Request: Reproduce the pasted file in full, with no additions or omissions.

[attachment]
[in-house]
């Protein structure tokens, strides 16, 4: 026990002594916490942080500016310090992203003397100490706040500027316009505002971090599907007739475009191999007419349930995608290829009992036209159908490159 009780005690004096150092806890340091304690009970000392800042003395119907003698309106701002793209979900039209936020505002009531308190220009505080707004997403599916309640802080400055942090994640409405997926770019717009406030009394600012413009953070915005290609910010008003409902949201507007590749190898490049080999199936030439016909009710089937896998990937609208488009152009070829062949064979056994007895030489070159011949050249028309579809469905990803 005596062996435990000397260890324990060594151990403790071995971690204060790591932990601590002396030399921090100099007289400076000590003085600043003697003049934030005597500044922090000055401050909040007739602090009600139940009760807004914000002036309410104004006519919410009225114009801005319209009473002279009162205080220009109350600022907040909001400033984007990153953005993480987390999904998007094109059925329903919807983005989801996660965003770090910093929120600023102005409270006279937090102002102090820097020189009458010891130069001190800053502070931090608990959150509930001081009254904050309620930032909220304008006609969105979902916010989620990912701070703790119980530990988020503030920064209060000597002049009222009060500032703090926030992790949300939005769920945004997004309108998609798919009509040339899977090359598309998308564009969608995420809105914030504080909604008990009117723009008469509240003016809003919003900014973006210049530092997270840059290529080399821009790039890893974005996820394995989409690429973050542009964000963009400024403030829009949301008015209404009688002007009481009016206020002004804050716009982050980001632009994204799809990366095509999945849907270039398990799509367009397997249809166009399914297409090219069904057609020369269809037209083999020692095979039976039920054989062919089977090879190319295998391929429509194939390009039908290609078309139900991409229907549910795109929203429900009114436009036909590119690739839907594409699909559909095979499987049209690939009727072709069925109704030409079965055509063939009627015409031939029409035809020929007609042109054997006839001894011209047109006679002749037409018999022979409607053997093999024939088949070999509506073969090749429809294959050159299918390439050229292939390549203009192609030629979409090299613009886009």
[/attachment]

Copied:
[in-house]
């Protein structure tokens, strides 16, 4: 026990002594916490942080500016310090992203003397100490706040500027316009505002971090599907007739475009191999007419349930995608290829009992036209159908490159 009780005690004096150092806890340091304690009970000392800042003395119907003698309106701002793209979900039209936020505002009531308190220009505080707004997403599916309640802080400055942090994640409405997926770019717009406030009394600012413009953070915005290609910010008003409902949201507007590749190898490049080999199936030439016909009710089937896998990937609208488009152009070829062949064979056994007895030489070159011949050249028309579809469905990803 005596062996435990000397260890324990060594151990403790071995971690204060790591932990601590002396030399921090100099007289400076000590003085600043003697003049934030005597500044922090000055401050909040007739602090009600139940009760807004914000002036309410104004006519919410009225114009801005319209009473002279009162205080220009109350600022907040909001400033984007990153953005993480987390999904998007094109059925329903919807983005989801996660965003770090910093929120600023102005409270006279937090102002102090820097020189009458010891130069001190800053502070931090608990959150509930001081009254904050309620930032909220304008006609969105979902916010989620990912701070703790119980530990988020503030920064209060000597002049009222009060500032703090926030992790949300939005769920945004997004309108998609798919009509040339899977090359598309998308564009969608995420809105914030504080909604008990009117723009008469509240003016809003919003900014973006210049530092997270840059290529080399821009790039890893974005996820394995989409690429973050542009964000963009400024403030829009949301008015209404009688002007009481009016206020002004804050716009982050980001632009994204799809990366095509999945849907270039398990799509367009397997249809166009399914297409090219069904057609020369269809037209083999020692095979039976039920054989062919089977090879190319295998391929429509194939390009039908290609078309139900991409229907549910795109929203429900009114436009036909590119690739839907594409699909559909095979499987049209690939009727072709069925109704030409079965055509063939009627015409031939029409035809020929007609042109054997006839001894011209047109006679002749037409018999022979409607053997093999024939088949070999509506073969090749429809294959050159299918390439050229292939390549203009192609030629979409090299613009886009």